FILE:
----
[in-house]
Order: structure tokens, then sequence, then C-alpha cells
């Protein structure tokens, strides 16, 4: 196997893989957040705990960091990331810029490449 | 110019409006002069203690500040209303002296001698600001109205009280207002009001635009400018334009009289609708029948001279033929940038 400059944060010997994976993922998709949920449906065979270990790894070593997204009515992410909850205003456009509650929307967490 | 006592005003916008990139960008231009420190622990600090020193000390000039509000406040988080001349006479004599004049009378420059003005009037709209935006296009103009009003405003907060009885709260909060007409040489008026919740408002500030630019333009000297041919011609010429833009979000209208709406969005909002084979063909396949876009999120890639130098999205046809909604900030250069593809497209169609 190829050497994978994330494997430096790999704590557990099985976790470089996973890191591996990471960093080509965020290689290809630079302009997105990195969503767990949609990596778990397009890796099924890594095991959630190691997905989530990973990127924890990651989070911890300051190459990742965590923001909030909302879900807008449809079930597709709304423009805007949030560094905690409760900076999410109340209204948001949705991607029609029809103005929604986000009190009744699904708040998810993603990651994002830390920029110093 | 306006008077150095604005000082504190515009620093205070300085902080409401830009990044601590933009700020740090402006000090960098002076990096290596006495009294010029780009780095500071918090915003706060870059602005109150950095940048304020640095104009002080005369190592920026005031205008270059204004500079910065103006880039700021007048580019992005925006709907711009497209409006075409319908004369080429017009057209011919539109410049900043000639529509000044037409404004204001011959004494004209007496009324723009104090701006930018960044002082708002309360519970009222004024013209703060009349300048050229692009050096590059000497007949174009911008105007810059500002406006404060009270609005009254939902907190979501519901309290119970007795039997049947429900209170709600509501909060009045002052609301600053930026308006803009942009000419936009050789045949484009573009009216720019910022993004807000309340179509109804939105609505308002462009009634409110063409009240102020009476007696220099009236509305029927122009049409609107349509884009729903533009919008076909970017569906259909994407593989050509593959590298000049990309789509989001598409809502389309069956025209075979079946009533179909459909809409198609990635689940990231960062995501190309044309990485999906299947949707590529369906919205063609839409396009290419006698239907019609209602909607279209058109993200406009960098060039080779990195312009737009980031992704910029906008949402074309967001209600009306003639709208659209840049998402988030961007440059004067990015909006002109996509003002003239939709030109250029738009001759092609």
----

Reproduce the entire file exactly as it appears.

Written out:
[in-house]
Order: structure tokens, then sequence, then C-alpha cells
């Protein structure tokens, strides 16, 4: 196997893989957040705990960091990331810029490449 | 110019409006002069203690500040209303002296001698600001109205009280207002009001635009400018334009009289609708029948001279033929940038 400059944060010997994976993922998709949920449906065979270990790894070593997204009515992410909850205003456009509650929307967490 | 006592005003916008990139960008231009420190622990600090020193000390000039509000406040988080001349006479004599004049009378420059003005009037709209935006296009103009009003405003907060009885709260909060007409040489008026919740408002500030630019333009000297041919011609010429833009979000209208709406969005909002084979063909396949876009999120890639130098999205046809909604900030250069593809497209169609 190829050497994978994330494997430096790999704590557990099985976790470089996973890191591996990471960093080509965020290689290809630079302009997105990195969503767990949609990596778990397009890796099924890594095991959630190691997905989530990973990127924890990651989070911890300051190459990742965590923001909030909302879900807008449809079930597709709304423009805007949030560094905690409760900076999410109340209204948001949705991607029609029809103005929604986000009190009744699904708040998810993603990651994002830390920029110093 | 306006008077150095604005000082504190515009620093205070300085902080409401830009990044601590933009700020740090402006000090960098002076990096290596006495009294010029780009780095500071918090915003706060870059602005109150950095940048304020640095104009002080005369190592920026005031205008270059204004500079910065103006880039700021007048580019992005925006709907711009497209409006075409319908004369080429017009057209011919539109410049900043000639529509000044037409404004204001011959004494004209007496009324723009104090701006930018960044002082708002309360519970009222004024013209703060009349300048050229692009050096590059000497007949174009911008105007810059500002406006404060009270609005009254939902907190979501519901309290119970007795039997049947429900209170709600509501909060009045002052609301600053930026308006803009942009000419936009050789045949484009573009009216720019910022993004807000309340179509109804939105609505308002462009009634409110063409009240102020009476007696220099009236509305029927122009049409609107349509884009729903533009919008076909970017569906259909994407593989050509593959590298000049990309789509989001598409809502389309069956025209075979079946009533179909459909809409198609990635689940990231960062995501190309044309990485999906299947949707590529369906919205063609839409396009290419006698239907019609209602909607279209058109993200406009960098060039080779990195312009737009980031992704910029906008949402074309967001209600009306003639709208659209840049998402988030961007440059004067990015909006002109996509003002003239939709030109250029738009001759092609």